"We'll be looking at Welsh life in all its diversity and asking searching questions about our future. We'll be talking to those making decisions and the people whose lives are affected by them.

"And yes, that does mean politics, that's essential – but the Wales Report is about more than that. It has to be or you won't be getting the big picture that we've been promising you."

Cutting through the euphemisms, this means the BBC will have ditched Dragon's Eye, a programme devoted to Welsh Politics, and replaced it with a programme in which the focus will be on other things in addition to politics.

So at a time when our political institutions have gained more power over our lives, and are set to gain even more as a result of the Silk Commission, the BBC has decided to give less attention to politics in Wales.


In addition to this, it appears that the Wales Report is aiming to be a more populist programme, with more emphasis on what viewers have to say through tweets and emails. Of course there's nothing at all wrong with such an approach, but moving in that direction is bound to be detrimental to more specialist in-depth coverage. So we've been hit with a double whammy.


I'm well aware that the BBC has to cope with cuts and something has to give. But the BBC is not treating Wales in the same way as it treats Scotland. For those who aren't aware of it, Scotland has two significant political opt outs from the BBC's standard UK-wide political coverage:

     The typical format of the Sunday Politics is for the first 30 minutes to
     come from London, then for a 20 minute regional slot, then a return to
     London for the last 10 minutes. Scotland, however, does not take the
     final ten minute slot, but instead continues with Scottish politics for 60
     minutes, so that the total programme length is 90 minutes. The
     additional 30 minutes makes up for the fact that Scotland does not
     have an equivalent to Dragon's Eye/The Wales Report, which is fair and
     equal. But Scotland does get 10 minutes more dedicated political
     reporting than anywhere else in the UK by not taking the final 10
     minute slot from London.

     For most of the UK Newsnight is a 50 minute programme between
     Monday and Thursday. But Scotland only takes the first 30 minutes of
     it, with the remaining 20 minutes of the slot replaced by Newsnight

Taken together, this means that in a typical week Scotland has exactly the same overall amount of political programming as any other part of the UK. But by opting out of some UK-wide coverage, it has 90 minutes more time devoted specifically to Scottish politics and current affairs than Wales used to get ... and even more than Wales will now receive because the Wales Report will only be partly dedicated to politics. This is grossly unfair to Wales and can only add to our democratic deficit.


So I would like to renew my call for the BBC to give Wales the same opt outs from UK-wide political programming as they have given Scotland. Why should we be treated so differently? Establishing a Newsnight Wales would be particularly appropriate because the format is geared towards more specialist, in-depth coverage; and this would help to balance the more populist, but equally valid, format of the Wales Report.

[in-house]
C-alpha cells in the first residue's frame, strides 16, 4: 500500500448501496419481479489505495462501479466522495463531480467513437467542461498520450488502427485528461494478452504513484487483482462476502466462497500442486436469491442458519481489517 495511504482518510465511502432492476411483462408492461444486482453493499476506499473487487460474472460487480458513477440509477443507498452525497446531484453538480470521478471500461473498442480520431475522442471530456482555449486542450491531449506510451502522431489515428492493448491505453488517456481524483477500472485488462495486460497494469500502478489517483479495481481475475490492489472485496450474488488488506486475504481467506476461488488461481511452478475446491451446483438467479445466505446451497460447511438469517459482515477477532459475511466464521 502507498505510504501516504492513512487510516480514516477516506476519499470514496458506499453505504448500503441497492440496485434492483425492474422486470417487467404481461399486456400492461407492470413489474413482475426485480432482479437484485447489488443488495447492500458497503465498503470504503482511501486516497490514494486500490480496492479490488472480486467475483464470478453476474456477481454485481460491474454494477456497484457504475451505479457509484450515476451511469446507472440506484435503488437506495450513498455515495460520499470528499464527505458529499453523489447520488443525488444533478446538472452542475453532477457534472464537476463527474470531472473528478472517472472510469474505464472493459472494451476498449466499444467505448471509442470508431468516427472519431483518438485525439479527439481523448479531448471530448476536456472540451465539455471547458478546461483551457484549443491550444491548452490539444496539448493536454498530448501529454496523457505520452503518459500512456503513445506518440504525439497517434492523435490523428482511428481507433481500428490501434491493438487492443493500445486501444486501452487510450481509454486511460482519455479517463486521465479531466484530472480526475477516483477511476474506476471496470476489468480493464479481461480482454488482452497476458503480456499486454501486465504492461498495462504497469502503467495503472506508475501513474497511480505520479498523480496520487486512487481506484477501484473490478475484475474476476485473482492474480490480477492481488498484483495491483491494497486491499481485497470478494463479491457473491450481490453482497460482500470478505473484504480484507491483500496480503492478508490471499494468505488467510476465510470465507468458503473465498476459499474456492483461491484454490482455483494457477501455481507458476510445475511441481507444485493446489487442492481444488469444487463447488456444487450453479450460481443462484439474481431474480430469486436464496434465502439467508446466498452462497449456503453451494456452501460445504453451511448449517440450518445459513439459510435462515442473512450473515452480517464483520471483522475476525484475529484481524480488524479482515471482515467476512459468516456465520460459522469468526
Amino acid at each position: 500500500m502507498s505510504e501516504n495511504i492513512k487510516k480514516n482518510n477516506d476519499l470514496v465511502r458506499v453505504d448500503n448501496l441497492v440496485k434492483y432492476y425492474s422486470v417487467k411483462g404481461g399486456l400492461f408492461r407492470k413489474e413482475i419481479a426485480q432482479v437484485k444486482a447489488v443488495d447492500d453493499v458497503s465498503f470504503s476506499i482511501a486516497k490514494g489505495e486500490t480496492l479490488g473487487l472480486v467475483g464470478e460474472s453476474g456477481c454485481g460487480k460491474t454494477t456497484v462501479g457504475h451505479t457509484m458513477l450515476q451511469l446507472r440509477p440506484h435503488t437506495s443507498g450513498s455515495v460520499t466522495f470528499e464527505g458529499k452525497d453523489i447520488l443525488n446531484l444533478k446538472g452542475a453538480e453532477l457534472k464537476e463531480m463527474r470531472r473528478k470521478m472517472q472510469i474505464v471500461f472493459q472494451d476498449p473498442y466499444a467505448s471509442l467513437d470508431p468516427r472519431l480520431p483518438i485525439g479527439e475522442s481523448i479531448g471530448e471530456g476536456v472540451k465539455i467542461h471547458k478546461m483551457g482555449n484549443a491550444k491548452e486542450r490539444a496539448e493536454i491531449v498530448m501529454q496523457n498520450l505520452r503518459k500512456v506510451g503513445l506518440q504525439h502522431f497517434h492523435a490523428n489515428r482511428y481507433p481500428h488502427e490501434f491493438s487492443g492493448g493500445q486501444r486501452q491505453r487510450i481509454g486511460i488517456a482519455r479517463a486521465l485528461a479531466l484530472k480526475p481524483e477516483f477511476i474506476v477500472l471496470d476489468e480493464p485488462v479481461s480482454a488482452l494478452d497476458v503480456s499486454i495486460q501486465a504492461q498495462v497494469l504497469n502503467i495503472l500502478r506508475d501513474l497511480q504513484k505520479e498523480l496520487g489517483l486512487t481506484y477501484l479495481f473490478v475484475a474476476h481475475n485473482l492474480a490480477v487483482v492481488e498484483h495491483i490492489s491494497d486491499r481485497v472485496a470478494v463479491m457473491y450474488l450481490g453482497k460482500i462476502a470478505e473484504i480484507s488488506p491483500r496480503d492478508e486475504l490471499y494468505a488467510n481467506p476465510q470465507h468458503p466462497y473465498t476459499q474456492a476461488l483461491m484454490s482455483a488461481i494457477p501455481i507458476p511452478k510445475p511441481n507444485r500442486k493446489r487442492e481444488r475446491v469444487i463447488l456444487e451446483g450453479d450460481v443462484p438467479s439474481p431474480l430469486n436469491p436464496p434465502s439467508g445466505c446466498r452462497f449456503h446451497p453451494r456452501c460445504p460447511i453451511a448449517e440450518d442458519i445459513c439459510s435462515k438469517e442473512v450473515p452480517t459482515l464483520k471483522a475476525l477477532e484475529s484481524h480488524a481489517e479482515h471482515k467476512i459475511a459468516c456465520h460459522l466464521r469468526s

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As seen in Scotland

I thought people might be interested in this clip from the BBC's Sunday Politics Scotland:




Comments welcome. To pick up on just one point, I was amazed at the blinkered attitude of the DUP's Ian Paisley Jnr. He talks about his "Scottish kith and kin" becoming foreigners to him if Scotland becomes independent, but did the kith and kin of probably half the families in the six counties suddenly become "foreigners" when Ireland was partitioned? And does anybody in Wales regard family members we might have in the republic of Ireland as more "foreign" to us than family members we might have in Scotland or England?

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The right decision on NATO

The Scottish National Party's conference is taking place this weekend, and it has proved to be quite significant. The big issue to be decided was the SNP's position on NATO, and I was very impressed with Friday's debate about it. The end result was quite close, and it was political drama of the highest order. The full debate is here, though it was rather spoilt at the beginning by the BBC's comments drowning out what Angus Robertson had to say. For those with less time, the report is here.

The resolution delegates were asked to vote in favour of was:

"On independence, Scotland will inherit its treaty obligations with NATO. An SNP government will maintain NATO membership subject to an agreement that Scotland will not host nuclear weapons and NATO continues to respect the right of members to only take part in UN-sanctioned operations."

Although this was amended (amendment B) to:

"On independence, Scotland will inherit its treaty obligations with NATO. An SNP government will maintain NATO membership subject to an agreement that Scotland will not host nuclear weapons and NATO takes all possible steps to bring about nuclear disarmament as required by the Nuclear Non Proliferation Treaty of which all its members are signatories, and further that NATO continues to respect the right of members to only take part in UN-sanctioned operations."

Two other amendments were rejected, as was a vote to remit the motion for further consideration. Sadly that's a device that Plaid Cymru have used rather too often for my liking in the past few years, and as events unfolded (I was watching it as it happened) I began to think it likely that the SNP would do the same. But I'm very pleased that they came to a firm decision ... though no-one could be quite as pleased, or relieved, as Angus Robertson was.